So what is adventure, exactly? According to the Oxford English Dictionary adventure is

An unusual and exciting or daring experience.

There’s no definition I could find that says it has to be on the other side of the world. It doesn’t say it has to be an expedition to the North Pole, Kathmandu or Mars. It doesn’t say you can’t have an adventure in your own back yard. So, that’s where I’ve focused my energies in recent years. (I think of it as preparation for the ‘big’ adventures to come!)

The word to focus on here is “experience”. Adventure IS an experience.

It doesn’t have to cost a fortune (it doesn’t have to cost anything) and it doesn’t mean you have to neglect your responsibilities (whether they’re responsibilities you want or not). What it does mean is that if you’re physically and mentally well you are going to have to put on the gloves and fight those attitudes and expectations that say you can’t have adventure in your life. The hardest attitudes to fight are the ones in our own heads, but it’s your life and you deserve to live it on your terms.

The very definition of adventure means that it will be different for everyone: the only thing you have to do to qualify as an adventurer is to have unusual and exciting or daring experiences.

Essentially that means an experience that will push you out of your comfort zone. Even a little.

I want to share with you how I do it, what adventure is for me. And I’m going to be honest. I’m going to share with you the difficulties I have, how much it costs me and where that money and time comes from. I’m going to show you what I do that pushes me out of my comfort zone, and always makes me want to do it again and again!

I hope we can encourage each other to re-frame the adventure in our lives, whether they’re the day to day adventures we have or the big adventures that might take us weeks or even months to achieve.

Get On Board

Whaddya reckon? Are you on board? Let’s get this conversation started, what, if anything, is getting in your way at the moment? Tell us in the comments below and we’ll take it from there.

In the mean time, put your shoes on and get outside for some fresh air, a walk or a hike and together we’ll put adventure back on our maps.

Happy Hiking!

Stephie x

Adventure, what stops us getting out there? There can be lots of barriers, especially for women - but we can define our own walking and hiking adventures, big or small....

Save me to your Pinterest boards and come back soon!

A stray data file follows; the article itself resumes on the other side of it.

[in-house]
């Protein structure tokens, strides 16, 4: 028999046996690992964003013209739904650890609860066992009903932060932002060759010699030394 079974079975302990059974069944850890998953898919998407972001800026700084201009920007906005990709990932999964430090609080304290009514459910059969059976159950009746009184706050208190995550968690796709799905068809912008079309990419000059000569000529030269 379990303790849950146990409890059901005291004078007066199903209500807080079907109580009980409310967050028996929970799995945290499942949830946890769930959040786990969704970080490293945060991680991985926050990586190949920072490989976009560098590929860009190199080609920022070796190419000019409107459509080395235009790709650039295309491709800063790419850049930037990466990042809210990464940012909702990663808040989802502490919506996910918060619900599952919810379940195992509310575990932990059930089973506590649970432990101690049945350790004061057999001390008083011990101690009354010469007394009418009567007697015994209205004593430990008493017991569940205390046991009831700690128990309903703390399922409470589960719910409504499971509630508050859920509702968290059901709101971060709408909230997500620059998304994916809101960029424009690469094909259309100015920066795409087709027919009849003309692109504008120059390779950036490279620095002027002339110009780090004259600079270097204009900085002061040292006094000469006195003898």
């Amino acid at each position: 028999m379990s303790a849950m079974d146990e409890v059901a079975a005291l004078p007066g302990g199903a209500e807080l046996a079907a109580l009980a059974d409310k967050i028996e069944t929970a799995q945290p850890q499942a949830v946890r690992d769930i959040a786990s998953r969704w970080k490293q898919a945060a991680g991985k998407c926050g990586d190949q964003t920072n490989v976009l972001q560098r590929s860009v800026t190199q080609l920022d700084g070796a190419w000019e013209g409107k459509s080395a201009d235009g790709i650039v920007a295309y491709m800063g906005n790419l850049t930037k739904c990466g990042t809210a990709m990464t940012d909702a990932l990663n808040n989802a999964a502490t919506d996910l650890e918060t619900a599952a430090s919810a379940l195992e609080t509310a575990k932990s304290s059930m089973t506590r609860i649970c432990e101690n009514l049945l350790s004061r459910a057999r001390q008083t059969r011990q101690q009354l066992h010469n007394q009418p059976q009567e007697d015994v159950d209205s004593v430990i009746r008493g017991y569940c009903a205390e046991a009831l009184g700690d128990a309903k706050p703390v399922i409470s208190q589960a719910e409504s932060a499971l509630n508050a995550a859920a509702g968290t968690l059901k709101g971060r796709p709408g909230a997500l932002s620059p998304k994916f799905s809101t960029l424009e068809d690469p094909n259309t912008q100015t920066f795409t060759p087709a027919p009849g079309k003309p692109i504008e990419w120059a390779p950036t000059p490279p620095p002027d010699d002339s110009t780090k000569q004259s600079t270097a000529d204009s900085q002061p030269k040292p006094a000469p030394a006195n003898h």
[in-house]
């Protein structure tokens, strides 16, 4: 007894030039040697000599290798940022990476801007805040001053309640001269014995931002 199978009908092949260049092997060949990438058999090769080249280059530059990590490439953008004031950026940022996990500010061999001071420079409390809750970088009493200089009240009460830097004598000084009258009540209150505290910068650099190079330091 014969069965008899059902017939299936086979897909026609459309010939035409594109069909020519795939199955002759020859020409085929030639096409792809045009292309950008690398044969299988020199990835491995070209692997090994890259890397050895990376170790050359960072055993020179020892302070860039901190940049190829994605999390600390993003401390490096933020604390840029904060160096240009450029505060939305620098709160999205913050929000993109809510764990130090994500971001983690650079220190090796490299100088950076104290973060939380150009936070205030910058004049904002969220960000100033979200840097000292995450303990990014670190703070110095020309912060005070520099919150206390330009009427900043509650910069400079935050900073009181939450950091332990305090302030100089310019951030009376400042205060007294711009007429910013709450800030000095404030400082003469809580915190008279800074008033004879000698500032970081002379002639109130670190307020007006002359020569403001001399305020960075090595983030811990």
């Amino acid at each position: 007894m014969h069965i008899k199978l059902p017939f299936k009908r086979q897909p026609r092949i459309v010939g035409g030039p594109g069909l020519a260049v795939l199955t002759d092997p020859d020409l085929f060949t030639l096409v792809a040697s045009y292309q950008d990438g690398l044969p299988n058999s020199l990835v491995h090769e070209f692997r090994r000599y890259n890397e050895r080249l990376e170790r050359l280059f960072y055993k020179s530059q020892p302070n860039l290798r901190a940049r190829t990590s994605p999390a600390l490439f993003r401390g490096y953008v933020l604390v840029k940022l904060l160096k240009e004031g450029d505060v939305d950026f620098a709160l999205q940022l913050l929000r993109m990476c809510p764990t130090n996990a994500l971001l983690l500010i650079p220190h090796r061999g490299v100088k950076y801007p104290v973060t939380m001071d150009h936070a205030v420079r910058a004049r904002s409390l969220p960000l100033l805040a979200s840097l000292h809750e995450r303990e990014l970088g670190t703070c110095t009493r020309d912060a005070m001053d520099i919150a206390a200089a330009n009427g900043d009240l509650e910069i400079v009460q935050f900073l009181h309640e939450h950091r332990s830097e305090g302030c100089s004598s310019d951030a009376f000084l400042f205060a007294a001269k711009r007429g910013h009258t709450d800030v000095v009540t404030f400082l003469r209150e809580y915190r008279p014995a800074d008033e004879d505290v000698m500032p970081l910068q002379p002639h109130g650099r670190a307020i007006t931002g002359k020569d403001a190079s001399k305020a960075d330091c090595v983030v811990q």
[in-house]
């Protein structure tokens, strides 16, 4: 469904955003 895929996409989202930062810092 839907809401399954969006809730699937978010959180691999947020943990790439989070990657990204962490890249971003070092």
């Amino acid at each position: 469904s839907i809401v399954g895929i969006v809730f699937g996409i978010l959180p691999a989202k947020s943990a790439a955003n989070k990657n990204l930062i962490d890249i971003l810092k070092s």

Instagram Adventurers

PS  Are you an Instagram addict, like me?  There are some wonderfully adventurous women to follow for inspiration, as I’m sure you’ve discovered. But if you’re looking for more than superb mountain views, I highly recommend these women for their attitudes and honesty:

Sarah Williams @toughgirlchallenges

Sarah’s on a mission to inspire women through her Tough Girl podcast. She recognised women’s adventurous achievements were virtually missing in popular media and her podcast redresses the balance. Sarah interviews women from all walks of life from all around the world – women doing extraordinarily adventurous things, despite (or because of) circumstances.

But it’s not just the women she interviews that are taking life by the horns: Sarah shares her own adventures. Yes, she’s single. Yes, she has no children (grammar police? I don’t care!). But, in her late 30’s she’s still living with her parents so that she can make it all happen. I admire her immensely.

Victoria and the Tiny Humans @victoria_and_the_tiny_humans

Victoria turned 30 this year. It’s an age you imagine it’s easy to find adventure. But Victoria, and so many women like her, has already had her fair share of hard knocks at the hands of an abusive partner. She’s a single mother with two young children and is taking amazing steps to rebuild her life with adventure right at the centre of it. She shares the rough with the smooth, her hopes and dreams and her commitment to making her daughters’ lives full of adventurous experiences. Whether you have young children or not, Victoria is one to follow.

Seanna Fallon @seannasworld

Seanna’s tagline is ‘Overcoming Adversity Through Adventures Outdoors’. As well as a fab IG account she blogs at Seanna’s World. Seanna suffers from chronic PTSD and wants to show that even with a difficult mental health illness adventure is possible. In fact I think she’d go as far as to say that it’s absolutely essential for her well-being. Passionate and honest, open and heartfelt, Seanna is an inspiration.

There are so many wonderfully adventurous women of all ages, from all walks of life all around the world. These are just a few that inspire me on IG. I plan to share more on a regular basis and I hope you’ll share yours in the comments too.